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“The National Hand of Fellowship"

November 4, 1871


Frank Bellew

“The National Hand of Fellowship"
 

Charity, Disaster Relief; Charity, Fundraising; Natural Disasters, Fire;
 

No 'People' indexed for this cartoon.
 

Chicago;


No caption.


This cartoon extols the generosity of Americans who contributed money to aid the victims of Chicago’s Great Fire of 1871.  In early October, the conflagration burned for 29 hours, cutting a destructive swath through 17,450 buildings on 73 miles of streets, leaving an estimated 300 people dead, 100,000 homeless, and $192 million worth of property destroyed.  News of the tragic event made headlines around the world, and donations to the Chicago relief fund, some of which came from foreign sources, totaled $5 million.

The rapid expansion of the railroad system in the North during the 1840s and 1850s made Chicago a boomtown.  It became the main transportation hub for the West; the center of the region’s agricultural trade, with stockyards, meatpacking plants, and granaries; and the world’s lumber capital.  Like many cities in nineteenth-century America, Chicago’s sidewalks and most of its buildings were made of wood (even brick buildings had wooden roofs covered with shingles, felt, or tar); there were barns with combustible material (hay or straw) within city boundaries; and since heating and lighting sources consisted of candles, oil lamps, fireplaces, and stoves, homes were stocked with kerosene and wood piles.  Not surprisingly, fire was a constant danger and reality:  in 1870, Chicago experienced 600 fires.

As the Chicago Fire Department warned, the situation in the fall of 1871 was dire.  The city had received less than two inches of rain between July and early October, which drastically reduced water levels in wells and cisterns, and hot winds further dried the ubiquitous wood into kindling.  Barns were filled with hay to fuel the main mode of transportation—horses—during the approaching winter months, while the fallen, dried leaves were raked into piles or swirled through the city’s gutters.  During that dry season, fires erupted in various parts of the “Windy City,” and the Chicago Tribune openly worried about a large one, “which would sweep from end to end of the city.”  Concerns were not calmed by the fact that only 185 firemen and 17 horse-drawn fire engines served the entire 18-square-mile city of almost 350,000 people.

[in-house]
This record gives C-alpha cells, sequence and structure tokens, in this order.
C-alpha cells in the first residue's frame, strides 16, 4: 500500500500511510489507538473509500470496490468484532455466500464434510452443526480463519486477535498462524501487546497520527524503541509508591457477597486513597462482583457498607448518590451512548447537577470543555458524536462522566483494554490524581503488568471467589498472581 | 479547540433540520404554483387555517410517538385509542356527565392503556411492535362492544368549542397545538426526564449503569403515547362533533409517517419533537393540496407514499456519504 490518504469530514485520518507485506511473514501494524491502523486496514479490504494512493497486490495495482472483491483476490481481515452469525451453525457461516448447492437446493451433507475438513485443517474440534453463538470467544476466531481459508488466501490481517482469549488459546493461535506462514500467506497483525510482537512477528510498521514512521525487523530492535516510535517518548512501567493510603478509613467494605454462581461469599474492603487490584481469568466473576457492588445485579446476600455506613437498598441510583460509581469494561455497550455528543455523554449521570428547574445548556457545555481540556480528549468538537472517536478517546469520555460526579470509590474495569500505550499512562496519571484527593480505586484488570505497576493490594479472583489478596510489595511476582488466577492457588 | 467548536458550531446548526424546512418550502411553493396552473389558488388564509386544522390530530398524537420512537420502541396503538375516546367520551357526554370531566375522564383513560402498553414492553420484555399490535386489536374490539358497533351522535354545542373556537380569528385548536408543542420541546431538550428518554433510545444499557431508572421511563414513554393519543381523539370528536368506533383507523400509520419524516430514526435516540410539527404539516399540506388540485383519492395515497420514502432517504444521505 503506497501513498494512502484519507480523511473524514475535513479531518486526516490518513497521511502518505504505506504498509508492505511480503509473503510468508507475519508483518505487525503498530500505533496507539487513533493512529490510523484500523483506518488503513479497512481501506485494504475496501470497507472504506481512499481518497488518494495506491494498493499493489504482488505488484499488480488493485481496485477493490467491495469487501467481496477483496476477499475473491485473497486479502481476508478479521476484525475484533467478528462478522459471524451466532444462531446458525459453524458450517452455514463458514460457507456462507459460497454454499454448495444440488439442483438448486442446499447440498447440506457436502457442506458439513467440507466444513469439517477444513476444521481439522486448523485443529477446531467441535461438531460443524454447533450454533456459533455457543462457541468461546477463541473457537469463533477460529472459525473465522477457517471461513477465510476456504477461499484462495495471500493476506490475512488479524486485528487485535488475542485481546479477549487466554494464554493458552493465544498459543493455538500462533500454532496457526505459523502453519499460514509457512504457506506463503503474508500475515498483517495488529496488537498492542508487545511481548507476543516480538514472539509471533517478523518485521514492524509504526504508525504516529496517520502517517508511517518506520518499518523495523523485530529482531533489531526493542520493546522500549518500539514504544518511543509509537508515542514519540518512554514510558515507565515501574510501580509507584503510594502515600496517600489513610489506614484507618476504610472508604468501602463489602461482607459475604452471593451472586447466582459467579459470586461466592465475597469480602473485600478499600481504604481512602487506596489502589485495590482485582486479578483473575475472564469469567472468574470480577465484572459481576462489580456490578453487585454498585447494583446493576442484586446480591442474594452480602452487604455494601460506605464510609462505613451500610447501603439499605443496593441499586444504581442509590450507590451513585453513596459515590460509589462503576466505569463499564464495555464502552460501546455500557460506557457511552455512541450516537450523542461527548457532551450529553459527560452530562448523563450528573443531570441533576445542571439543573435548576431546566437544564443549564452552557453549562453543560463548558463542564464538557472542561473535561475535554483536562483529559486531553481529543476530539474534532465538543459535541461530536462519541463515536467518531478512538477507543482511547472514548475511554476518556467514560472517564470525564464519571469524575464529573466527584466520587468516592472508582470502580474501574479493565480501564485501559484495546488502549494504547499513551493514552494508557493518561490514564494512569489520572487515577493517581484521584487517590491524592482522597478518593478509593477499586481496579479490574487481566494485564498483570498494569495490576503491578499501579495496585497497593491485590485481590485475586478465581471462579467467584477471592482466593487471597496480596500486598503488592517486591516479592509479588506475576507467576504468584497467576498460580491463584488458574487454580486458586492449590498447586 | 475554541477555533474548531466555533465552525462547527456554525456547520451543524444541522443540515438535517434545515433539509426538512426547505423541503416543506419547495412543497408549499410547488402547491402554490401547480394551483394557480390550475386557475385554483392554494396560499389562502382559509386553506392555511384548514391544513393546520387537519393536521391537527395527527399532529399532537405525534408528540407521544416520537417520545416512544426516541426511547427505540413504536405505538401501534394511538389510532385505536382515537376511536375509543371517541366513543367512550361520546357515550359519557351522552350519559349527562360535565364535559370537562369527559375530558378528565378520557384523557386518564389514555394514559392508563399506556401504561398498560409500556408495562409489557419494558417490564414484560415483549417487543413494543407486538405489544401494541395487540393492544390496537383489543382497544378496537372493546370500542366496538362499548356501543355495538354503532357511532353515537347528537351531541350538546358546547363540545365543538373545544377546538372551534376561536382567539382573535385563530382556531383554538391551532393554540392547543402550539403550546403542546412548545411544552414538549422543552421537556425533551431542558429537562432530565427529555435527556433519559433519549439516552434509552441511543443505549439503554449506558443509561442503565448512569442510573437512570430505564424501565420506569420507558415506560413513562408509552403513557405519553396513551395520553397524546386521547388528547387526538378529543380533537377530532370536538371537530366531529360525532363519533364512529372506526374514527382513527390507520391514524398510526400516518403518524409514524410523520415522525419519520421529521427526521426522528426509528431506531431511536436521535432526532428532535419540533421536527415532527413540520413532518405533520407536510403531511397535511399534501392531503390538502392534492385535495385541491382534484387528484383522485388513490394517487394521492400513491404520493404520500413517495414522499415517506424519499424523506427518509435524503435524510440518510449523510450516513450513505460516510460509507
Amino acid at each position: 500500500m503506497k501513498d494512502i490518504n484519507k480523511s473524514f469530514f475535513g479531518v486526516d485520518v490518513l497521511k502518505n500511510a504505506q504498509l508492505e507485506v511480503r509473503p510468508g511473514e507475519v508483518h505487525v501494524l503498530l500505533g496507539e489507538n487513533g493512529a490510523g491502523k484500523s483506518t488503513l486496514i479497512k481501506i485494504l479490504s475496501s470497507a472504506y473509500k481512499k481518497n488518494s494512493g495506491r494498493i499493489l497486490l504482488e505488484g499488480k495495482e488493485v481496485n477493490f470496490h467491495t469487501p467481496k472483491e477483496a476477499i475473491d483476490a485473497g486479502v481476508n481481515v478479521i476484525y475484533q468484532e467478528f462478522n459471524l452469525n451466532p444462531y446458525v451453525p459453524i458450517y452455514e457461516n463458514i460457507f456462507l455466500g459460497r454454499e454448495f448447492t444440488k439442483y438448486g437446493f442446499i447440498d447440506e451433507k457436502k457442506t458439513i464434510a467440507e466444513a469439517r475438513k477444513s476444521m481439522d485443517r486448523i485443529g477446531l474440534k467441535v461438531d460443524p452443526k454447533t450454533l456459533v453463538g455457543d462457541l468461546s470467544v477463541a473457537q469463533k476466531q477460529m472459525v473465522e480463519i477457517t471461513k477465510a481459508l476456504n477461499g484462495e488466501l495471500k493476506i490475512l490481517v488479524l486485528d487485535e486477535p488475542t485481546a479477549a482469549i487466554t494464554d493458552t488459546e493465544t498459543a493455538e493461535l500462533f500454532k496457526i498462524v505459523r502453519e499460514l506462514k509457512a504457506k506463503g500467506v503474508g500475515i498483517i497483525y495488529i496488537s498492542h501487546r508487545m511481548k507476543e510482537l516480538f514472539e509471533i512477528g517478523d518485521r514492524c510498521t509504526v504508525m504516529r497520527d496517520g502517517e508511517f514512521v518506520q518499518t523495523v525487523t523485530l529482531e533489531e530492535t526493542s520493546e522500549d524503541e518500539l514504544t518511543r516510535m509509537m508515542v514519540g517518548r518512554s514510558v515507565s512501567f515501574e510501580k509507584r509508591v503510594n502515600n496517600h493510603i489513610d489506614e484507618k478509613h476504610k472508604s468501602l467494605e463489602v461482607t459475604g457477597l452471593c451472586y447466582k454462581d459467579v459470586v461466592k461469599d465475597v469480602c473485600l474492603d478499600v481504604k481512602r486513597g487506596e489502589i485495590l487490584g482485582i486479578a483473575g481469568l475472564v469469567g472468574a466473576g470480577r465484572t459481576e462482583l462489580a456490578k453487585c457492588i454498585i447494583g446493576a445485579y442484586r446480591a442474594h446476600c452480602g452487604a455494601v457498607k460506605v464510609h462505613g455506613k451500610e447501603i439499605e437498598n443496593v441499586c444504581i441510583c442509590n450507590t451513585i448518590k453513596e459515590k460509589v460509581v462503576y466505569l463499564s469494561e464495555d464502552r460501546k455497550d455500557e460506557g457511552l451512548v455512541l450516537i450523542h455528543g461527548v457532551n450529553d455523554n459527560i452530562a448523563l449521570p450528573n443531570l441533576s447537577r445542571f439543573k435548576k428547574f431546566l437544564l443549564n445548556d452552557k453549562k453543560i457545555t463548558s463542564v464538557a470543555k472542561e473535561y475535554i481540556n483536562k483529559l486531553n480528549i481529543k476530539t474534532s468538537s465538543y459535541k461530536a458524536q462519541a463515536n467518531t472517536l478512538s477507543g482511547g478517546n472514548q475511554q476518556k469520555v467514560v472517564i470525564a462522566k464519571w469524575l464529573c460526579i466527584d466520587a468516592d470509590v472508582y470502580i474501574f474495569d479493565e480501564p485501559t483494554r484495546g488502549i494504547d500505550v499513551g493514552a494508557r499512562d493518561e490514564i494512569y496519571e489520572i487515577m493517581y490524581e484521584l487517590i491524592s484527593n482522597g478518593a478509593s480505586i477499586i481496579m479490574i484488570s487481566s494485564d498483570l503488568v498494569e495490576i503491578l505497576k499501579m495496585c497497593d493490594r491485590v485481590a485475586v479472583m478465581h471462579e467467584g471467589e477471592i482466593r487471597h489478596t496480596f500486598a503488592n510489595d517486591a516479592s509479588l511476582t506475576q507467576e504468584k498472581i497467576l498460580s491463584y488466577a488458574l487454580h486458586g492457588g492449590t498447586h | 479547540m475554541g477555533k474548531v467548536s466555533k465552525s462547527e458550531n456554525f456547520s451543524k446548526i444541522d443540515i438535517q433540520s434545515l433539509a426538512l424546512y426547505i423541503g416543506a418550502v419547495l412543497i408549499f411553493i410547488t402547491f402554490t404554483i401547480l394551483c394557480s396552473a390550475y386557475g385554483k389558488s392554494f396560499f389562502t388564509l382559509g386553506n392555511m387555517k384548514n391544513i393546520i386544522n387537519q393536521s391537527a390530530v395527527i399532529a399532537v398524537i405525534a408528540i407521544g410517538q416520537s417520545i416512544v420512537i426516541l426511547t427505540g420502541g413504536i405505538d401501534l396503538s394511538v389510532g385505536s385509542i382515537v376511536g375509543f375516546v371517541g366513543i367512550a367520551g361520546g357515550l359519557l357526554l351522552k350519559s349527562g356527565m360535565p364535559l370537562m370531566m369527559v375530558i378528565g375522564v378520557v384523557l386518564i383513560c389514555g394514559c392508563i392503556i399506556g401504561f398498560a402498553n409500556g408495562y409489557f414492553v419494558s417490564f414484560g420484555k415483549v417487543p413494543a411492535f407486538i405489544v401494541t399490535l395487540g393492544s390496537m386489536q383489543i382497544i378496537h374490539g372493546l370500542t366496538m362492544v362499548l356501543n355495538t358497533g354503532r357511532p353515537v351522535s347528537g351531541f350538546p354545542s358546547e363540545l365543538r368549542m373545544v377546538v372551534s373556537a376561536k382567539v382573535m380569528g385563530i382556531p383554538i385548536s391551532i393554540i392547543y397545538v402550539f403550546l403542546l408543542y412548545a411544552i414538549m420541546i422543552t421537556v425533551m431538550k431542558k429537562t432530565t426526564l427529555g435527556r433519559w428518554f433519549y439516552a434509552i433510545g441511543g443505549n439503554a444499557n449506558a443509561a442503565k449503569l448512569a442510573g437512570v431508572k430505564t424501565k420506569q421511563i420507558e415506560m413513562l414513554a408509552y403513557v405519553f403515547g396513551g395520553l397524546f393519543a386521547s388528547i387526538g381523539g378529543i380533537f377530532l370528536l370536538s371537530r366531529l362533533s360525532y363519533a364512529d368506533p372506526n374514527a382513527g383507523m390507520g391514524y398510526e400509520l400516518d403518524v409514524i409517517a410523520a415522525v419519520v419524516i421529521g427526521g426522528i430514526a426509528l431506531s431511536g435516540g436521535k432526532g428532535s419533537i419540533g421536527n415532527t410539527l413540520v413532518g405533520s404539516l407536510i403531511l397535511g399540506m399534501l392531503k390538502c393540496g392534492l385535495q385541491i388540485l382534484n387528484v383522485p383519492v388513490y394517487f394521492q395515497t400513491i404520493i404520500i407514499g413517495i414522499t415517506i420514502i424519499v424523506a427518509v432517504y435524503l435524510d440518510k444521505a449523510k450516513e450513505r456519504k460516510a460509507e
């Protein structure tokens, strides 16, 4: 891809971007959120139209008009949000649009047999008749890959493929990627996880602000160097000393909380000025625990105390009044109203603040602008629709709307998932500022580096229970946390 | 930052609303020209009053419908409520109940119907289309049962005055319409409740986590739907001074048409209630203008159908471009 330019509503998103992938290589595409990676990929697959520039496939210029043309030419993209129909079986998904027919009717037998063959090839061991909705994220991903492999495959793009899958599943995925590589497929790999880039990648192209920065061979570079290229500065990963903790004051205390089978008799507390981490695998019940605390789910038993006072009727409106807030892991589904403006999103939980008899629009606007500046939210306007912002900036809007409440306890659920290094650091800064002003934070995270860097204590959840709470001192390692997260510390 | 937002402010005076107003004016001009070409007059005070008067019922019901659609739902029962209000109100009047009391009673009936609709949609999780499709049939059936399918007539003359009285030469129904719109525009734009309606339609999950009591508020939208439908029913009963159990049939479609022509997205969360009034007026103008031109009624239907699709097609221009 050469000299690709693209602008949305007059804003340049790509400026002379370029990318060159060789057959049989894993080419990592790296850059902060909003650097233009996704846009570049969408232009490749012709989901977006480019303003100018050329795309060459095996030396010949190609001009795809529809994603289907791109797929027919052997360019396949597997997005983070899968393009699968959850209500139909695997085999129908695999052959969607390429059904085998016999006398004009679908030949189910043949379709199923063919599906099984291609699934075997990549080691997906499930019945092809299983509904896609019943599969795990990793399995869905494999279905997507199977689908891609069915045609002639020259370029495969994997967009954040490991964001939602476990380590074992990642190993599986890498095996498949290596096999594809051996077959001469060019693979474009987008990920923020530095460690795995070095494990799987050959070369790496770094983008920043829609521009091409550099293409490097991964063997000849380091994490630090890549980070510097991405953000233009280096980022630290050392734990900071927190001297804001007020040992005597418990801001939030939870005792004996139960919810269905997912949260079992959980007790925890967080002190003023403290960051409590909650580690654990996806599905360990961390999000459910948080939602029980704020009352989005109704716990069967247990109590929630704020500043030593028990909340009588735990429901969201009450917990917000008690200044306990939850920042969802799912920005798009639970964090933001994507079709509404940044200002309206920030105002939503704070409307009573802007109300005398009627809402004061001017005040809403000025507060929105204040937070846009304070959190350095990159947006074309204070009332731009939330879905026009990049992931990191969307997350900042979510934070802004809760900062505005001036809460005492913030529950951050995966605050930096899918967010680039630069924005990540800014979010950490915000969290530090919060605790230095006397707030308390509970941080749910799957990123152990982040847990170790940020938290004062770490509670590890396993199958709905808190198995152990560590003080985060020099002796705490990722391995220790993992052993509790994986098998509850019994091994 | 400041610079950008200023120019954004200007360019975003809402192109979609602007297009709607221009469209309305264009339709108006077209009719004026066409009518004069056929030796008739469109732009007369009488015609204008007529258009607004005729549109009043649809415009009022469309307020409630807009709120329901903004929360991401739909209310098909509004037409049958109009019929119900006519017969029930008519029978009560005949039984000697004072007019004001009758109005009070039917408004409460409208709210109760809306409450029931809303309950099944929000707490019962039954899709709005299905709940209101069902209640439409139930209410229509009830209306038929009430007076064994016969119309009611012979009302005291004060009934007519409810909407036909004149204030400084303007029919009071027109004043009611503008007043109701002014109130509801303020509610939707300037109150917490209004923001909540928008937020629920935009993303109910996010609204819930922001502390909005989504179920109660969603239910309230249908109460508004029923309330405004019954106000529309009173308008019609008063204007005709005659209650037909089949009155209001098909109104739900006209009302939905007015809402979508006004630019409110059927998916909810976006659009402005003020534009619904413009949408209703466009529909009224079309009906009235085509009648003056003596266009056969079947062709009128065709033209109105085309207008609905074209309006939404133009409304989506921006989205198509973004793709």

Nearly half of the city’s firemen battled a fire on Saturday night, October 7, which consumed a four-block area on the West Side.  At 9 p.m. on the next evening, a night watchman working atop a courthouse tower reported a fire on the West Side, and the telegraph operator at the central fire office dispatched the nearest fire company.  The watchman then realized he had miscalculated by about a mile, but the dispatcher refused to correct the call for fear of confusing the fire companies.  One company, though, did respond to the right location at 137 De Koven Street.  Over the next 45 minutes, six other fire companies joined it, but they were unable to stop the spreading flames.  The site was Mrs. Catherine O’Leary’s cow barn, from which she ran a small milk business.  The rumor spread that her cow kicked over a kerosene lamp while being milked.  However, a fire official had to awaken Mrs. O’Leary and her family to warn them of the fire, the exact cause of which was never determined.